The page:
Staff for the new regional offices are still being identified. The Rev. Mande Muyombo, based at Global Ministries’ headquarters, will oversee the agency’s work at all of the regional offices as leader of the new Global Engagement Unit.

Celebrating a new connection

The Buenos Aires office is in the former building of the Instituto Superior Evangélico de Estudios Teológicos, owned by the Evangelical Methodist Church of Argentina. During an April 2 worship service celebrating the office, the institute’s small chapel was filled to capacity with more than 100 church leaders and members.

Bishop Stanley Moraes, executive secretary of the Episcopal Council of the Methodist Church of Brazil, said in an interview that the new office will make relations with The United Methodist Church “easier and closer,” and it will help improve north-south relationships as well as relationships among Latin American churches themselves.

Several missionaries said the new office would provide important support for their work and strengthen church communities. Global Ministries and the Upper Room “will be able to push a movement of building missionaries and leaders for the church,” said Paola Ferro, a Global Missions Fellow for the board in Buenos Aires.

Bishop Ken Carter of Florida described the need for the church to go beyond autonomy and distance to form more meaningful missional relationships, and he said the new presence in Argentina is “a great blessing” for the denomination.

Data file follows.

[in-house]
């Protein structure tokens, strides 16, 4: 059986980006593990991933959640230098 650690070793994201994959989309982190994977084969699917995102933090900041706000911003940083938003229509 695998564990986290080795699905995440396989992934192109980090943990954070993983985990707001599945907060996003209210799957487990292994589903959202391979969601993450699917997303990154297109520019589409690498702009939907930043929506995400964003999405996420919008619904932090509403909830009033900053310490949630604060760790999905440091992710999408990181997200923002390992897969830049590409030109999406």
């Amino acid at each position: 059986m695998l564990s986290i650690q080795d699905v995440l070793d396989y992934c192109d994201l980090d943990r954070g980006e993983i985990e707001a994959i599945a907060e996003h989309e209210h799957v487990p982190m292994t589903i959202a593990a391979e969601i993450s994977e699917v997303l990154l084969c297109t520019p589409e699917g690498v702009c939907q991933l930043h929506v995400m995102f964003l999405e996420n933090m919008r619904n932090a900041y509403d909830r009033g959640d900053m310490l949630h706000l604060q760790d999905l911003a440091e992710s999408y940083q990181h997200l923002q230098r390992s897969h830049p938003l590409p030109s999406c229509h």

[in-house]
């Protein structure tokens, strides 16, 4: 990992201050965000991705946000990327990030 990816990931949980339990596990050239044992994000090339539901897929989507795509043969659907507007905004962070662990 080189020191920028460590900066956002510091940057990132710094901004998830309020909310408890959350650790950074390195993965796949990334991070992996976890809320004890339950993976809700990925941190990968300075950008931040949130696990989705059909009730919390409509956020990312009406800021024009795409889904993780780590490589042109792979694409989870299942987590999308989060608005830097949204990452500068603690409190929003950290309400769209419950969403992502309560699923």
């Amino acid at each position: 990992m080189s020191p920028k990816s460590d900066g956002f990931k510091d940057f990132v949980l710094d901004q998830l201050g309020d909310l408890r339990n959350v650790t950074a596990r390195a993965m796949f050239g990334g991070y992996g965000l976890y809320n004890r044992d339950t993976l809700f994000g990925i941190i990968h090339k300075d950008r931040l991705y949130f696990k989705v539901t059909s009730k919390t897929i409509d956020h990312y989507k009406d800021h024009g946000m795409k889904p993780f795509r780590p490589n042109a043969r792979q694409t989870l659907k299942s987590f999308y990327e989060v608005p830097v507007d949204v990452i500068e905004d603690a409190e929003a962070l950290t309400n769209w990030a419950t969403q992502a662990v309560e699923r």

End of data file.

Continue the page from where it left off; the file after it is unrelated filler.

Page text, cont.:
The opening of the office is a step in Global Ministries’ transformation into an agency that is a facilitator of mission around the world for The United Methodist Church, Kemper said.

The regional office is not an outpost for the denomination, but rather “a solidarity presence,” Kemper said. The church is coming to the region to learn as much as to share, he said, and to hear the voices of Latin America and bring them “to the table of our mission conversation.”

The United Methodist Church’s only Latin American mission initiative is in Honduras, where the church works closely with the Methodist Church of the Caribbean, Kemper said. The focus there isn’t on planting United Methodist congregations, he added. 

“We are here to be in God’s mission and to create communities of faith, and it’s not about The United Methodist Church as a church, but it is about Christ’s mission in this world.”

The gathering included bishops or other top church leaders from Argentina, Brazil, Chile, Uruguay and the United States, and Argentinian government officials. Missionaries from Uruguay and Paraguay, a Brazilian missionary working with United Methodist Women, and representatives from the Florida Conference and United Methodist Communications also attended.

Tanton is executive director, Global Voices, News and Information for United Methodist Communications. Reach him at [email protected] or 615-742-5472.